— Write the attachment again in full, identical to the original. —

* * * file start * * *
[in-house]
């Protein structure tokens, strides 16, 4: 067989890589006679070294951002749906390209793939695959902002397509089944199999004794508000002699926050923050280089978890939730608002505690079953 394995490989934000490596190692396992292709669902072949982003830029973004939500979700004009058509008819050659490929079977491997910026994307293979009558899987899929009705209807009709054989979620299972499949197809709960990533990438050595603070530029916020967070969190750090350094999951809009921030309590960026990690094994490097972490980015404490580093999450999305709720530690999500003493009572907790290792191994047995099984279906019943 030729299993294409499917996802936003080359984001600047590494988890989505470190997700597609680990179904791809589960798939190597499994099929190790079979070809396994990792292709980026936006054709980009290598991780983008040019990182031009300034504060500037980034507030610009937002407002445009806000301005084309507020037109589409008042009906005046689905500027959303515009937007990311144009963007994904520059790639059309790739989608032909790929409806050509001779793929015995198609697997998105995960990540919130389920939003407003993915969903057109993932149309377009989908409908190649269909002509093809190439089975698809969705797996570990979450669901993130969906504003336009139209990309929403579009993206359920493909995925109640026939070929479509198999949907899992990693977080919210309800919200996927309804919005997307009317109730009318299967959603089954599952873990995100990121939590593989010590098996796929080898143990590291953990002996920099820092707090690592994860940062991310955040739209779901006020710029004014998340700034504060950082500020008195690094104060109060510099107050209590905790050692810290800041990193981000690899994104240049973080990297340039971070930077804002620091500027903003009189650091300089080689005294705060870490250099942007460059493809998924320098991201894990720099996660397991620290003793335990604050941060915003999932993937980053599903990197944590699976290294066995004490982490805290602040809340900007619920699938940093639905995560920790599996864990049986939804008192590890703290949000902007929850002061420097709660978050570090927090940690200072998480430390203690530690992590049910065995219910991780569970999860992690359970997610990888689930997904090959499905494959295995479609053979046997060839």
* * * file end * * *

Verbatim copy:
[in-house]
């Protein structure tokens, strides 16, 4: 067989890589006679070294951002749906390209793939695959902002397509089944199999004794508000002699926050923050280089978890939730608002505690079953 394995490989934000490596190692396992292709669902072949982003830029973004939500979700004009058509008819050659490929079977491997910026994307293979009558899987899929009705209807009709054989979620299972499949197809709960990533990438050595603070530029916020967070969190750090350094999951809009921030309590960026990690094994490097972490980015404490580093999450999305709720530690999500003493009572907790290792191994047995099984279906019943 030729299993294409499917996802936003080359984001600047590494988890989505470190997700597609680990179904791809589960798939190597499994099929190790079979070809396994990792292709980026936006054709980009290598991780983008040019990182031009300034504060500037980034507030610009937002407002445009806000301005084309507020037109589409008042009906005046689905500027959303515009937007990311144009963007994904520059790639059309790739989608032909790929409806050509001779793929015995198609697997998105995960990540919130389920939003407003993915969903057109993932149309377009989908409908190649269909002509093809190439089975698809969705797996570990979450669901993130969906504003336009139209990309929403579009993206359920493909995925109640026939070929479509198999949907899992990693977080919210309800919200996927309804919005997307009317109730009318299967959603089954599952873990995100990121939590593989010590098996796929080898143990590291953990002996920099820092707090690592994860940062991310955040739209779901006020710029004014998340700034504060950082500020008195690094104060109060510099107050209590905790050692810290800041990193981000690899994104240049973080990297340039971070930077804002620091500027903003009189650091300089080689005294705060870490250099942007460059493809998924320098991201894990720099996660397991620290003793335990604050941060915003999932993937980053599903990197944590699976290294066995004490982490805290602040809340900007619920699938940093639905995560920790599996864990049986939804008192590890703290949000902007929850002061420097709660978050570090927090940690200072998480430390203690530690992590049910065995219910991780569970999860992690359970997610990888689930997904090959499905494959295995479609053979046997060839």